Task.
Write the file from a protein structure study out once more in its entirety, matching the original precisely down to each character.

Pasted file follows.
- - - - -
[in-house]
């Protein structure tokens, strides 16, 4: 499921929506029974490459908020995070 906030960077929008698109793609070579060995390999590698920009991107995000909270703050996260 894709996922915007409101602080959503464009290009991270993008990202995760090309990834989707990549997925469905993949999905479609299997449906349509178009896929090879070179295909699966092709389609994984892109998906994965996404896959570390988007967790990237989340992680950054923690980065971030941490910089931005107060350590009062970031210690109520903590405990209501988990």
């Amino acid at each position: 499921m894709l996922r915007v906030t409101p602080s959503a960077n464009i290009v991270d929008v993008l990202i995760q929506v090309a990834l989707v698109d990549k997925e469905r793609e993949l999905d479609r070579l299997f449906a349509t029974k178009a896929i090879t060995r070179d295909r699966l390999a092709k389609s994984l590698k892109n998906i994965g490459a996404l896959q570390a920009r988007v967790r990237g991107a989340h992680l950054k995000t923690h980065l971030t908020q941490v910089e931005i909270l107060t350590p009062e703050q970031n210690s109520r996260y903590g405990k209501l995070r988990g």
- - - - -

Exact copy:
[in-house]
């Protein structure tokens, strides 16, 4: 499921929506029974490459908020995070 906030960077929008698109793609070579060995390999590698920009991107995000909270703050996260 894709996922915007409101602080959503464009290009991270993008990202995760090309990834989707990549997925469905993949999905479609299997449906349509178009896929090879070179295909699966092709389609994984892109998906994965996404896959570390988007967790990237989340992680950054923690980065971030941490910089931005107060350590009062970031210690109520903590405990209501988990």
């Amino acid at each position: 499921m894709l996922r915007v906030t409101p602080s959503a960077n464009i290009v991270d929008v993008l990202i995760q929506v090309a990834l989707v698109d990549k997925e469905r793609e993949l999905d479609r070579l299997f449906a349509t029974k178009a896929i090879t060995r070179d295909r699966l390999a092709k389609s994984l590698k892109n998906i994965g490459a996404l896959q570390a920009r988007v967790r990237g991107a989340h992680l950054k995000t923690h980065l971030t908020q941490v910089e931005i909270l107060t350590p009062e703050q970031n210690s109520r996260y903590g405990k209501l995070r988990g």